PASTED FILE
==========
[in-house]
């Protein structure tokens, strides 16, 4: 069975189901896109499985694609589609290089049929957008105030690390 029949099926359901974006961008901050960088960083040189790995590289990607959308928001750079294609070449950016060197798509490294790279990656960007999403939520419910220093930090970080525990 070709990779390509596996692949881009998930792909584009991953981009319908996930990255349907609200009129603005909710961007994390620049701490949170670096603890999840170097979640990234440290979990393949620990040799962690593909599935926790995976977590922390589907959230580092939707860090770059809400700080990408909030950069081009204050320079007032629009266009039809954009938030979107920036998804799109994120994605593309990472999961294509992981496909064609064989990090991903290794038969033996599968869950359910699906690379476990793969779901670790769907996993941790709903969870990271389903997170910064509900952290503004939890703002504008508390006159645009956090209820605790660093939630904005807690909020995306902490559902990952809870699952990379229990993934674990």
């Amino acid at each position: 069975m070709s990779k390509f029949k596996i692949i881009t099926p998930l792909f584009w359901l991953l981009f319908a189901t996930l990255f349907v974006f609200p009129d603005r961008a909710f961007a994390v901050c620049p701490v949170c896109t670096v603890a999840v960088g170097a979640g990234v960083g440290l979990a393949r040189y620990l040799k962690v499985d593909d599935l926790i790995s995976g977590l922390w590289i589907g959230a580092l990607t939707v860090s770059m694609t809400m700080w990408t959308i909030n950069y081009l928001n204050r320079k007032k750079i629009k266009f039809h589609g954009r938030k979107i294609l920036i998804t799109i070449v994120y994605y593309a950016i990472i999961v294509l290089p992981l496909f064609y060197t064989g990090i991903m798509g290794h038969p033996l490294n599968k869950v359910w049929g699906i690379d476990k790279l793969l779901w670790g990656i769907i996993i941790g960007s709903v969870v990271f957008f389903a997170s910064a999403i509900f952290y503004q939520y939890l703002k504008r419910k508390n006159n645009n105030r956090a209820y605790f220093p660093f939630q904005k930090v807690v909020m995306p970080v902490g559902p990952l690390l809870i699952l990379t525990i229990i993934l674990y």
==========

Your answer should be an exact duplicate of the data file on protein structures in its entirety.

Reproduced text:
[in-house]
């Protein structure tokens, strides 16, 4: 069975189901896109499985694609589609290089049929957008105030690390 029949099926359901974006961008901050960088960083040189790995590289990607959308928001750079294609070449950016060197798509490294790279990656960007999403939520419910220093930090970080525990 070709990779390509596996692949881009998930792909584009991953981009319908996930990255349907609200009129603005909710961007994390620049701490949170670096603890999840170097979640990234440290979990393949620990040799962690593909599935926790995976977590922390589907959230580092939707860090770059809400700080990408909030950069081009204050320079007032629009266009039809954009938030979107920036998804799109994120994605593309990472999961294509992981496909064609064989990090991903290794038969033996599968869950359910699906690379476990793969779901670790769907996993941790709903969870990271389903997170910064509900952290503004939890703002504008508390006159645009956090209820605790660093939630904005807690909020995306902490559902990952809870699952990379229990993934674990």
């Amino acid at each position: 069975m070709s990779k390509f029949k596996i692949i881009t099926p998930l792909f584009w359901l991953l981009f319908a189901t996930l990255f349907v974006f609200p009129d603005r961008a909710f961007a994390v901050c620049p701490v949170c896109t670096v603890a999840v960088g170097a979640g990234v960083g440290l979990a393949r040189y620990l040799k962690v499985d593909d599935l926790i790995s995976g977590l922390w590289i589907g959230a580092l990607t939707v860090s770059m694609t809400m700080w990408t959308i909030n950069y081009l928001n204050r320079k007032k750079i629009k266009f039809h589609g954009r938030k979107i294609l920036i998804t799109i070449v994120y994605y593309a950016i990472i999961v294509l290089p992981l496909f064609y060197t064989g990090i991903m798509g290794h038969p033996l490294n599968k869950v359910w049929g699906i690379d476990k790279l793969l779901w670790g990656i769907i996993i941790g960007s709903v969870v990271f957008f389903a997170s910064a999403i509900f952290y503004q939520y939890l703002k504008r419910k508390n006159n645009n105030r956090a209820y605790f220093p660093f939630q904005k930090v807690v909020m995306p970080v902490g559902p990952l690390l809870i699952l990379t525990i229990i993934l674990y």